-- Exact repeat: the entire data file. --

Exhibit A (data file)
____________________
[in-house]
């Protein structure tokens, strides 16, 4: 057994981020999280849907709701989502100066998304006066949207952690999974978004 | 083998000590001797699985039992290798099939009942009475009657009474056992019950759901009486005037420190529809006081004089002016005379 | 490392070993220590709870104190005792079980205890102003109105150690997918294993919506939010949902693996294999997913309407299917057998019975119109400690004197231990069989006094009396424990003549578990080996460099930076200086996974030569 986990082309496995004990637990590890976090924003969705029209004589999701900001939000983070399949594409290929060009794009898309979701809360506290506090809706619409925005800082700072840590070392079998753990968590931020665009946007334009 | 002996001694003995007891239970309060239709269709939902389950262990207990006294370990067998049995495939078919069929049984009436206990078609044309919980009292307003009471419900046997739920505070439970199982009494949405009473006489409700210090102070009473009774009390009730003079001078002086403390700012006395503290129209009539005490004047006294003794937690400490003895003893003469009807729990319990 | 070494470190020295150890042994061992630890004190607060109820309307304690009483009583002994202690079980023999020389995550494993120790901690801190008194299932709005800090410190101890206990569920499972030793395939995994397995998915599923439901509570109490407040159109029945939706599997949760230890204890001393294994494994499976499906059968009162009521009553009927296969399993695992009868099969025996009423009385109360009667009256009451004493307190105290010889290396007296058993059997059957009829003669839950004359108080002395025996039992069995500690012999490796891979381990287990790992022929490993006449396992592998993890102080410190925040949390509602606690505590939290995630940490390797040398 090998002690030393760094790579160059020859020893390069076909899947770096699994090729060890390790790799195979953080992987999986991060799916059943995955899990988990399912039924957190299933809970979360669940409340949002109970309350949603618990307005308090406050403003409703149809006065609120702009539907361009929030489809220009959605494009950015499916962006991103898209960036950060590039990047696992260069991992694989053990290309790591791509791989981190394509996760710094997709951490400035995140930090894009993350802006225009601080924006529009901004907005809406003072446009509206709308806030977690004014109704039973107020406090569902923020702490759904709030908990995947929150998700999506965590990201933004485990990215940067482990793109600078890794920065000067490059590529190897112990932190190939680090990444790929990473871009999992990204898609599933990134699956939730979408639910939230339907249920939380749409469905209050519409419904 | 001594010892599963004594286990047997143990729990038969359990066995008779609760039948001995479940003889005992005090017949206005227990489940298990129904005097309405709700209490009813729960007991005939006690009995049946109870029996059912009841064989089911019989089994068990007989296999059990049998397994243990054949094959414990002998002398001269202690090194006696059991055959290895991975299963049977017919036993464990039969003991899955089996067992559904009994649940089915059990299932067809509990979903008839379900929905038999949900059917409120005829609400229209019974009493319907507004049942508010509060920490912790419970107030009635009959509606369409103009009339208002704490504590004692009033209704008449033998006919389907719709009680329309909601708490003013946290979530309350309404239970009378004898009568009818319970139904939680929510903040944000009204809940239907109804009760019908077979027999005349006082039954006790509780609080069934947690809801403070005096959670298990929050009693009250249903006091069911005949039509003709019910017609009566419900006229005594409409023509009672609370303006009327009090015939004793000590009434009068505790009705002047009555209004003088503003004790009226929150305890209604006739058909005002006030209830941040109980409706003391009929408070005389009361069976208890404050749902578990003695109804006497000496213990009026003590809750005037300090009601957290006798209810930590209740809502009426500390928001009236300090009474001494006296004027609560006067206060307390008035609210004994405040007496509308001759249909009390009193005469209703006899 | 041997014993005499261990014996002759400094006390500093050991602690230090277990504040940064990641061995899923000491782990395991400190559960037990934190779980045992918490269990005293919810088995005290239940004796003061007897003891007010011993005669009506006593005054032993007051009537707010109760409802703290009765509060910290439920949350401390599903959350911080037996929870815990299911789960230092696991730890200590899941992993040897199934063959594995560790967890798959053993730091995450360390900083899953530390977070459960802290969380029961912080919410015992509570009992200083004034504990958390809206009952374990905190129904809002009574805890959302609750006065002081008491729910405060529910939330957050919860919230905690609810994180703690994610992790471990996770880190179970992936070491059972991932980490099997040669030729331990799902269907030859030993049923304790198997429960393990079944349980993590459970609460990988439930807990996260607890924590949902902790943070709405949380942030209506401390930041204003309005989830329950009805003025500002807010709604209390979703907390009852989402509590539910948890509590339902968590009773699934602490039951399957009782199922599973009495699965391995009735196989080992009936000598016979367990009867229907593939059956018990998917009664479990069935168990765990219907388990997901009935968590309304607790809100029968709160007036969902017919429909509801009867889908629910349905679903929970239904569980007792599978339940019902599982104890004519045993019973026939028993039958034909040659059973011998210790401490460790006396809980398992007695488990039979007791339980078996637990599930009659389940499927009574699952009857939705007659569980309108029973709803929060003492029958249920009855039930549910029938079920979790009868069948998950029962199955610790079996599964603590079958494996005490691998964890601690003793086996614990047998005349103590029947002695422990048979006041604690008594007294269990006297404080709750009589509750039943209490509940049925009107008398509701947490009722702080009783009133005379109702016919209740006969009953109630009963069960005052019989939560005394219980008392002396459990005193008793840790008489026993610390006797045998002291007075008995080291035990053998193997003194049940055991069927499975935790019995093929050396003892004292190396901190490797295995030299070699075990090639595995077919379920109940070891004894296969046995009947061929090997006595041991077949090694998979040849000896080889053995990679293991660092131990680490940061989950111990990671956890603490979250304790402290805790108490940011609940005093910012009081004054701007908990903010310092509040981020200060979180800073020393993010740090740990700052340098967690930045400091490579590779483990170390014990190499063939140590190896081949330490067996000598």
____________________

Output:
[in-house]
């Protein structure tokens, strides 16, 4: 057994981020999280849907709701989502100066998304006066949207952690999974978004 | 083998000590001797699985039992290798099939009942009475009657009474056992019950759901009486005037420190529809006081004089002016005379 | 490392070993220590709870104190005792079980205890102003109105150690997918294993919506939010949902693996294999997913309407299917057998019975119109400690004197231990069989006094009396424990003549578990080996460099930076200086996974030569 986990082309496995004990637990590890976090924003969705029209004589999701900001939000983070399949594409290929060009794009898309979701809360506290506090809706619409925005800082700072840590070392079998753990968590931020665009946007334009 | 002996001694003995007891239970309060239709269709939902389950262990207990006294370990067998049995495939078919069929049984009436206990078609044309919980009292307003009471419900046997739920505070439970199982009494949405009473006489409700210090102070009473009774009390009730003079001078002086403390700012006395503290129209009539005490004047006294003794937690400490003895003893003469009807729990319990 | 070494470190020295150890042994061992630890004190607060109820309307304690009483009583002994202690079980023999020389995550494993120790901690801190008194299932709005800090410190101890206990569920499972030793395939995994397995998915599923439901509570109490407040159109029945939706599997949760230890204890001393294994494994499976499906059968009162009521009553009927296969399993695992009868099969025996009423009385109360009667009256009451004493307190105290010889290396007296058993059997059957009829003669839950004359108080002395025996039992069995500690012999490796891979381990287990790992022929490993006449396992592998993890102080410190925040949390509602606690505590939290995630940490390797040398 090998002690030393760094790579160059020859020893390069076909899947770096699994090729060890390790790799195979953080992987999986991060799916059943995955899990988990399912039924957190299933809970979360669940409340949002109970309350949603618990307005308090406050403003409703149809006065609120702009539907361009929030489809220009959605494009950015499916962006991103898209960036950060590039990047696992260069991992694989053990290309790591791509791989981190394509996760710094997709951490400035995140930090894009993350802006225009601080924006529009901004907005809406003072446009509206709308806030977690004014109704039973107020406090569902923020702490759904709030908990995947929150998700999506965590990201933004485990990215940067482990793109600078890794920065000067490059590529190897112990932190190939680090990444790929990473871009999992990204898609599933990134699956939730979408639910939230339907249920939380749409469905209050519409419904 | 001594010892599963004594286990047997143990729990038969359990066995008779609760039948001995479940003889005992005090017949206005227990489940298990129904005097309405709700209490009813729960007991005939006690009995049946109870029996059912009841064989089911019989089994068990007989296999059990049998397994243990054949094959414990002998002398001269202690090194006696059991055959290895991975299963049977017919036993464990039969003991899955089996067992559904009994649940089915059990299932067809509990979903008839379900929905038999949900059917409120005829609400229209019974009493319907507004049942508010509060920490912790419970107030009635009959509606369409103009009339208002704490504590004692009033209704008449033998006919389907719709009680329309909601708490003013946290979530309350309404239970009378004898009568009818319970139904939680929510903040944000009204809940239907109804009760019908077979027999005349006082039954006790509780609080069934947690809801403070005096959670298990929050009693009250249903006091069911005949039509003709019910017609009566419900006229005594409409023509009672609370303006009327009090015939004793000590009434009068505790009705002047009555209004003088503003004790009226929150305890209604006739058909005002006030209830941040109980409706003391009929408070005389009361069976208890404050749902578990003695109804006497000496213990009026003590809750005037300090009601957290006798209810930590209740809502009426500390928001009236300090009474001494006296004027609560006067206060307390008035609210004994405040007496509308001759249909009390009193005469209703006899 | 041997014993005499261990014996002759400094006390500093050991602690230090277990504040940064990641061995899923000491782990395991400190559960037990934190779980045992918490269990005293919810088995005290239940004796003061007897003891007010011993005669009506006593005054032993007051009537707010109760409802703290009765509060910290439920949350401390599903959350911080037996929870815990299911789960230092696991730890200590899941992993040897199934063959594995560790967890798959053993730091995450360390900083899953530390977070459960802290969380029961912080919410015992509570009992200083004034504990958390809206009952374990905190129904809002009574805890959302609750006065002081008491729910405060529910939330957050919860919230905690609810994180703690994610992790471990996770880190179970992936070491059972991932980490099997040669030729331990799902269907030859030993049923304790198997429960393990079944349980993590459970609460990988439930807990996260607890924590949902902790943070709405949380942030209506401390930041204003309005989830329950009805003025500002807010709604209390979703907390009852989402509590539910948890509590339902968590009773699934602490039951399957009782199922599973009495699965391995009735196989080992009936000598016979367990009867229907593939059956018990998917009664479990069935168990765990219907388990997901009935968590309304607790809100029968709160007036969902017919429909509801009867889908629910349905679903929970239904569980007792599978339940019902599982104890004519045993019973026939028993039958034909040659059973011998210790401490460790006396809980398992007695488990039979007791339980078996637990599930009659389940499927009574699952009857939705007659569980309108029973709803929060003492029958249920009855039930549910029938079920979790009868069948998950029962199955610790079996599964603590079958494996005490691998964890601690003793086996614990047998005349103590029947002695422990048979006041604690008594007294269990006297404080709750009589509750039943209490509940049925009107008398509701947490009722702080009783009133005379109702016919209740006969009953109630009963069960005052019989939560005394219980008392002396459990005193008793840790008489026993610390006797045998002291007075008995080291035990053998193997003194049940055991069927499975935790019995093929050396003892004292190396901190490797295995030299070699075990090639595995077919379920109940070891004894296969046995009947061929090997006595041991077949090694998979040849000896080889053995990679293991660092131990680490940061989950111990990671956890603490979250304790402290805790108490940011609940005093910012009081004054701007908990903010310092509040981020200060979180800073020393993010740090740990700052340098967690930045400091490579590779483990170390014990190499063939140590190896081949330490067996000598």